A solution of potassium acetate (41.2 g: 0.42 mol) and hydrogen chloride semicarbazide (23.6 g: 0.212 mol) dissolved in water at 10 DEG C or lower for 15 minutes or more was added.

The reaction was stirred for about 2 hours to crystallize the product.

The product was collected by filtration, washed with water and dried to obtain 40.0 g of one-adrenochrome monosemiccarbazone powder. Purification of adrenochrome monosemicabazone was accomplished by suspending solids in water (25 vol) and by treating the aqueous solution with excess sodium hydroxide.

After activated carbon treatment and addition of ethylenediamine tetraacetic acid, the purified product was precipitated to pH 5.5 by addition of acetic acid. Adrenomrommonosemicarbazone was isolated by conventional methods.

Infrared absorption spectra and ultraviolet absorption spectra of the purified adrenochrome monosemicabazone were measured. Infrared absorption spectra showed characteristic absorbances at 3350, 3190, 1700, 1660, 1560, 1410, 1259, 1195, 1095, 1060, 810 and 560 cm −1 .

The ultraviolet absorption spectrum of the tablet powder showed the maximum absorption at 354 nm. In terms of melting point, infrared absorption spectrum and ultraviolet absorption spectrum were consistent with those of true adrenochrome monosemicabazone, and the reaction product was confirmed to be adrenochrome monosemicabazone.

Example 2

Adrenochrome was prepared in the same manner as in Example 1.

Aqueous solution of hydrogen chloride aminoguanidine (23.4 g: 0.212 mol) dissolved in water (100 ml) at 5 ° C. or lower was added to adrenochrome solution. The solution was adjusted to pH 2.9 with dilute hydrochloric acid and stirred at 30 ° C. or lower at 15 ° C. or lower. In the meantime, a dark orange precipitate occurred.

The pH was adjusted with dilute sodium hydroxide solution to a final pH of 9.0-10.0. The resulting yellowish orange slurry was then stirred for at least 15.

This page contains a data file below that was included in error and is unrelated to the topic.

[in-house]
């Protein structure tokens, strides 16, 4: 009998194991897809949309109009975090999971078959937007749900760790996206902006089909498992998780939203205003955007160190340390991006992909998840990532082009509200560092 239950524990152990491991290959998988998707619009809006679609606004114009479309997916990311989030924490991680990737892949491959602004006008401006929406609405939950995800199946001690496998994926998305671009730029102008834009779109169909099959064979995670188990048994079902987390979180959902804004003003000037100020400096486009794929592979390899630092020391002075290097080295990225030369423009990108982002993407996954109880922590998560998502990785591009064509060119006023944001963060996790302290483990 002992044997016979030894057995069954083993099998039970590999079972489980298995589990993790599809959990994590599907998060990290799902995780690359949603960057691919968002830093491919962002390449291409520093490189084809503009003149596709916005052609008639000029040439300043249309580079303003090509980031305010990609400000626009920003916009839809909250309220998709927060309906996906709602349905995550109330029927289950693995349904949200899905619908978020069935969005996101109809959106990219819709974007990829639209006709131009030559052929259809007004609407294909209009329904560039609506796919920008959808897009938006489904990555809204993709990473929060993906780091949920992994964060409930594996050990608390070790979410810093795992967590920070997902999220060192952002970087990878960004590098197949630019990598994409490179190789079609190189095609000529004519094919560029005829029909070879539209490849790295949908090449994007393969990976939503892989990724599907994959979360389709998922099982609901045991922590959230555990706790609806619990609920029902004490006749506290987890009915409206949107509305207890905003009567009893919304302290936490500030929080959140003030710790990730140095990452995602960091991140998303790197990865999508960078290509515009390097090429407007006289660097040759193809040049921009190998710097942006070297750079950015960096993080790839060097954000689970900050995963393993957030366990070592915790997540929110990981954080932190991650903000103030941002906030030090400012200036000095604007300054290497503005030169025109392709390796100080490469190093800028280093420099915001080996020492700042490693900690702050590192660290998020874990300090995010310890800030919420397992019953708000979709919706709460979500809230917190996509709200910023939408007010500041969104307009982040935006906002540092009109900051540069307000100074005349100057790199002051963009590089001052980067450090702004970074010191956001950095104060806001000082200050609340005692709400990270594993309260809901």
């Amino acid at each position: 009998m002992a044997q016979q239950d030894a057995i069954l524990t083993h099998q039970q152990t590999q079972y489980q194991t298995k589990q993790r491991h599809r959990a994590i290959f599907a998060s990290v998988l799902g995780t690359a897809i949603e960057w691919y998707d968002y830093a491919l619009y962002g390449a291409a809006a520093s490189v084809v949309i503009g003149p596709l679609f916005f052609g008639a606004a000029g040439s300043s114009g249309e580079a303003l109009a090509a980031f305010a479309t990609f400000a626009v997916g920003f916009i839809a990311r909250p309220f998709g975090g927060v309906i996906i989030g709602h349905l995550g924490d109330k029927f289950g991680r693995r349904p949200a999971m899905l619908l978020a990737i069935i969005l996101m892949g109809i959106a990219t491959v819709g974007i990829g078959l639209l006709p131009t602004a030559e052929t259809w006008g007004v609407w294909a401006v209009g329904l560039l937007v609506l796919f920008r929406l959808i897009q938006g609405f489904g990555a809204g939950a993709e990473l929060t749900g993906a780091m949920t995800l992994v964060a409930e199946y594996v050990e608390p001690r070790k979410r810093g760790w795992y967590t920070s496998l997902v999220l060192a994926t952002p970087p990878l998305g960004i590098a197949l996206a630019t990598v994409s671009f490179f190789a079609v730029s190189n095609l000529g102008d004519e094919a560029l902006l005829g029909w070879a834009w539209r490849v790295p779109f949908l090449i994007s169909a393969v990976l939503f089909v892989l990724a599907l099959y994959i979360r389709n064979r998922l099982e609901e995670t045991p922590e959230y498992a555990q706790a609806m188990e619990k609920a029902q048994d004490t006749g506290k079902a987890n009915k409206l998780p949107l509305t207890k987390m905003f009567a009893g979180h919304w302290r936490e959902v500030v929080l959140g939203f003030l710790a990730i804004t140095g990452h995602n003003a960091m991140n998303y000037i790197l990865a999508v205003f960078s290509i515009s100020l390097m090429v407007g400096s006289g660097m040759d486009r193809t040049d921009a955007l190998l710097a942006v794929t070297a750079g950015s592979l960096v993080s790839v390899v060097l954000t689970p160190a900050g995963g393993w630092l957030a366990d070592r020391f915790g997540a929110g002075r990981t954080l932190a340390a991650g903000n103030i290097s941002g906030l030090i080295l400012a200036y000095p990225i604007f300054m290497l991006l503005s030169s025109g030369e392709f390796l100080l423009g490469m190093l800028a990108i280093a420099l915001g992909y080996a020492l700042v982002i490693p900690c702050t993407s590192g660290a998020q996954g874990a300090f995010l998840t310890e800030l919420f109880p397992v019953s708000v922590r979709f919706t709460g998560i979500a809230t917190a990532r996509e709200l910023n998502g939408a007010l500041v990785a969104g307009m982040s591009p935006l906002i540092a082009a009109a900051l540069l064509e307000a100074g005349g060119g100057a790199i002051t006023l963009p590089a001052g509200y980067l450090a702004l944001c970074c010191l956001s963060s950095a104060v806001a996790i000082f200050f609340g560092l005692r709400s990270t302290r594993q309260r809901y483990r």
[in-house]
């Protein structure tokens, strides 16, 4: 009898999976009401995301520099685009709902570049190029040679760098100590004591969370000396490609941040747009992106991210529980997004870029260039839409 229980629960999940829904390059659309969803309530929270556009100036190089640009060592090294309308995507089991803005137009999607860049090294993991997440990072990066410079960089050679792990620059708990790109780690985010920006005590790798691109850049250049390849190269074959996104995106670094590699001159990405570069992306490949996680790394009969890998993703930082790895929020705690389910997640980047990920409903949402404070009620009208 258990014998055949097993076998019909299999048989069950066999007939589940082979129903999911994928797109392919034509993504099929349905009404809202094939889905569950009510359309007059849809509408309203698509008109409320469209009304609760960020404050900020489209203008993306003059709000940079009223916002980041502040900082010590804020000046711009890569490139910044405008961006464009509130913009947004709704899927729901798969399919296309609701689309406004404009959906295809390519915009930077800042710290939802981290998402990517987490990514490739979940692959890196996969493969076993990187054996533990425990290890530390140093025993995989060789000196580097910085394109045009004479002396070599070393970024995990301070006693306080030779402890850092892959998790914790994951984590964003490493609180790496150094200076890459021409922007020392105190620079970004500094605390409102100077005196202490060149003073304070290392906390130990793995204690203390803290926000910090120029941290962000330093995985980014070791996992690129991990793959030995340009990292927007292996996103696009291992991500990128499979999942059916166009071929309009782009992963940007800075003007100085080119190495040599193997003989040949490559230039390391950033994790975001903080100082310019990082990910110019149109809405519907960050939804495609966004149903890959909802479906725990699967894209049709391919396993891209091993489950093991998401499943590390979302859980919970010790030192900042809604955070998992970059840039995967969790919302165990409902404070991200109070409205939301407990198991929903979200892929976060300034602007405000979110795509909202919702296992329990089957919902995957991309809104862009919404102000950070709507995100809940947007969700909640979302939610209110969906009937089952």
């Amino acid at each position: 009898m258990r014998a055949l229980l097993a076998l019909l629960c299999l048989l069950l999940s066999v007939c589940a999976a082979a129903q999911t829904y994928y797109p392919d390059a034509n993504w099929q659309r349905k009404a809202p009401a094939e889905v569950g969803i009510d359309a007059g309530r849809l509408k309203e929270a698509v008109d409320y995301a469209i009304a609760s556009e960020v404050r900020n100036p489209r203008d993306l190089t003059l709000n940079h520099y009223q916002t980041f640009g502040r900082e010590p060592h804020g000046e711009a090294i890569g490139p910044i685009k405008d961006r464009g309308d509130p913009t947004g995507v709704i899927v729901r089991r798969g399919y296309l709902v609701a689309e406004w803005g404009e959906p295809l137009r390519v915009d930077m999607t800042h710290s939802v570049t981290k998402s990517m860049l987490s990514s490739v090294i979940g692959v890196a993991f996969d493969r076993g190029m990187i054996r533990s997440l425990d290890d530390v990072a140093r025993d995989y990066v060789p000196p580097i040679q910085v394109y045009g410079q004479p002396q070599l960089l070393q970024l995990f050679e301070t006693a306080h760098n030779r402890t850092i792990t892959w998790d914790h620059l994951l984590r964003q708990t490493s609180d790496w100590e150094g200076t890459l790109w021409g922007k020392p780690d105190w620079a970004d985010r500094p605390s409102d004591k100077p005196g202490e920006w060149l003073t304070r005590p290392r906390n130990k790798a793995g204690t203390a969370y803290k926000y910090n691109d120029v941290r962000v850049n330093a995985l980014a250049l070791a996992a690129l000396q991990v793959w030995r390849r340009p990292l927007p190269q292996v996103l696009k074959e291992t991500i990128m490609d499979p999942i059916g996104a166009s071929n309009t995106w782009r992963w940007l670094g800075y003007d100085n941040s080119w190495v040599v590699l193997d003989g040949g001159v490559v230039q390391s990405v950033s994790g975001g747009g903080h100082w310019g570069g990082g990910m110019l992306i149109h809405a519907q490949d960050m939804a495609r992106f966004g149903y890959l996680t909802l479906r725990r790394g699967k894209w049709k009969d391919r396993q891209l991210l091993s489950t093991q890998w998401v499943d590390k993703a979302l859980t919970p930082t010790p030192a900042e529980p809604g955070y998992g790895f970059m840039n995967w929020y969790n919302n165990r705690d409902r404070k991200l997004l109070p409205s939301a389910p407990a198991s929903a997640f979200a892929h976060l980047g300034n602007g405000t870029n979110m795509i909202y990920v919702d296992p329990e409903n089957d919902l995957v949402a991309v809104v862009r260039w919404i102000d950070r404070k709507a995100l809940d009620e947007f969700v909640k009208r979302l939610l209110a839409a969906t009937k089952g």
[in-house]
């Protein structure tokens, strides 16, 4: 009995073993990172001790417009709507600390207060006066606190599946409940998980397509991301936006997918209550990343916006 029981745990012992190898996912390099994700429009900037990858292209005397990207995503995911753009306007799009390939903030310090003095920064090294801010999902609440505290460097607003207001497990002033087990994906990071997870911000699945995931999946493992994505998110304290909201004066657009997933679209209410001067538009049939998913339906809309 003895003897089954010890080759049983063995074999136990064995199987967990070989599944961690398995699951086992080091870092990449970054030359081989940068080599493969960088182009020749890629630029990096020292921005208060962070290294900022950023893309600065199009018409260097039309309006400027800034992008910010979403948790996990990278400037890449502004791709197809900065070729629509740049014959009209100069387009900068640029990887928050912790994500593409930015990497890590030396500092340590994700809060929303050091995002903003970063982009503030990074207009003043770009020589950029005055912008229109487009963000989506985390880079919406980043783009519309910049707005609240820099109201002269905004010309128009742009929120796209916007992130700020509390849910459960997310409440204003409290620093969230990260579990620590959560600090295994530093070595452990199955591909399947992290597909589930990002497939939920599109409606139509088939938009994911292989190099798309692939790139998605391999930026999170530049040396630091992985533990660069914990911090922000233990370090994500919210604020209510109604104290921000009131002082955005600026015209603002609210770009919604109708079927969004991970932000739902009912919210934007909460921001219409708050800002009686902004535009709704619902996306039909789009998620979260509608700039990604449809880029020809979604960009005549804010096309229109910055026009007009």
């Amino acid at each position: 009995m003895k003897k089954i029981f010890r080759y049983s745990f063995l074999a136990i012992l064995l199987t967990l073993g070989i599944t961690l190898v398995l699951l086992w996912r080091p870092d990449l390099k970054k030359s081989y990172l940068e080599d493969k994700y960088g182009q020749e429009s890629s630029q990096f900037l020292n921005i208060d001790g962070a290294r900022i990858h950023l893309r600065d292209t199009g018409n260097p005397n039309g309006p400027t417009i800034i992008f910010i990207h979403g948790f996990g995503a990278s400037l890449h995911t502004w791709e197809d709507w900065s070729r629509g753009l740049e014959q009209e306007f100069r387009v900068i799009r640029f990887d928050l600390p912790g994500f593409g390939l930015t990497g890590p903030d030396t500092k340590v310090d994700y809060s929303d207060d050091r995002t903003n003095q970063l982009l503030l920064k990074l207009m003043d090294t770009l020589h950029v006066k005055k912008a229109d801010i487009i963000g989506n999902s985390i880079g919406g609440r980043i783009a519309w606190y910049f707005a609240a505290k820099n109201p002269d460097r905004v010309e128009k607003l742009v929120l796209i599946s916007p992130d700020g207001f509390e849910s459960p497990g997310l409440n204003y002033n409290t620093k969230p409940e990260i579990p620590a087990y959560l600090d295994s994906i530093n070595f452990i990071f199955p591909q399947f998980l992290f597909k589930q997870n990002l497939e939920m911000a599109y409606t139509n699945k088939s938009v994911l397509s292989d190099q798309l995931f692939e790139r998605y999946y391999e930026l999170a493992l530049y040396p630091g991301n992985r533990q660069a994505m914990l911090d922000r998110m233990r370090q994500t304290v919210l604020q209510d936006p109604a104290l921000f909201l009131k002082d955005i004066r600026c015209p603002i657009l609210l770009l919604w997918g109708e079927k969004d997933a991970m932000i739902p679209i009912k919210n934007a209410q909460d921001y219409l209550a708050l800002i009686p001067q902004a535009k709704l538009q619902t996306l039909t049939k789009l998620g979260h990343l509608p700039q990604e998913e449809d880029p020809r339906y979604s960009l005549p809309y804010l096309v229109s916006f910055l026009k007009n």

The product was separated by filtration, washed and dried to obtain 41.0 g of an original powder of adrenochrome monoaminoguanidine. The raw powder was dissolved in 5% by weight aqueous sulfuric acid solution, and a small amount of ethylenediaminetetraacetic acid was added after activated carbon treatment.

A 4 wt% aqueous sodium hydroxide solution was added to separate the precipitate and washed to obtain purified adrenochrome monoamino guanidine.

The infrared absorption spectrum and ultraviolet absorption spectrum of the purified adrenochrome monoaminoguanidine were measured. Infrared absorption spectra showed characteristic absorbances at 3330, 3170, 1640, 1590, 1500, 1395, 1365, 1330, 1295, 1150, 1070, 860, 815 and 720cm- 1 .

The ultraviolet spectrum showed maximum absorption at 348 nm and 445 nm. Infrared absorption spectrum, ultraviolet absorption spectrum and melting point were consistent with those of true adrenochrome monoaminoguanidine and it was confirmed that the desired product was formed.

Example 3

3 liter beer was charged with distilled water (1000 ml), ammonium persulfate (95.8 g: 0.42 mol) and sodium hydrogencarbonate (93 g: 1.1 mol).

The mixture was stirred and cooled to 0 ° C. Bismuth bicarbonate (BiO) 2 CO 3 solution (0.5 g: 0.001 mol, dissolved in 25 ml of 10% HCl) was added to this solution. After stirring for 30 minutes at 0-5 degreeC, the aqueous solution of the hydrogen chloride adrenaline (44.0g: 0.2 mol) dissolved in water (100 ml) was dripped at 0-5 degreeC over 20 minutes.

To the finally produced adrenochrome solution, potassium acetate (41.2 g: 0.42 mol) and hydrogen chloride semicarbazide solution dissolved in water (150 ml) were added at 10 DEG C or lower for at least 15 minutes. The product was crystallized by stirring for 2 hours or more. The product was collected by filtration, washed with water and dried to obtain 38.8 g of adrenochrome monosemicabazone raw powder, its characteristic absorption being 3350, 3190, 1700, 1660, 1560, 1410, 1295, 1195. , 1095, 1060, 810 and 560 cm -1 .

The left infrared absorption spectrum showed a maximum at 354 nm.

Infrared absorption spectra and ultraviolet absorption spectra were consistent with those of a true sample of adrenochrome monosemicarbazone.

Example 4

The process of Example 3 was repeated but bismuth citrate C 6 H 5 BiO 7 (0.78 g: 0.002 moles) was used instead of bismuth carbonate.

The result was the same as the result obtained in Example 3.

Claims (9)

  1. A process for preparing adrenochrome comprising oxidizing adrenaline and its salts with persulfate in an aqueous medium at pH 4-8 in the presence of one or more bismuth water soluble salts.
  2. The method of claim 1, wherein the water-soluble salt of bismuth is selected from the group consisting of bismuth nitrate, bismuth nitrate, bismuth carbonate and bismuth citrate.
  3. The method of claim 1 or 2, wherein the water-soluble salt of bismuth is used in an amount in the range of 0.001-0.01 moles per mole of adrenaline.
  4. 4. The method of claim 3, wherein said water soluble bismuth salt is used in an amount in the range of 0.005-0.01 mole per mole of adrenaline.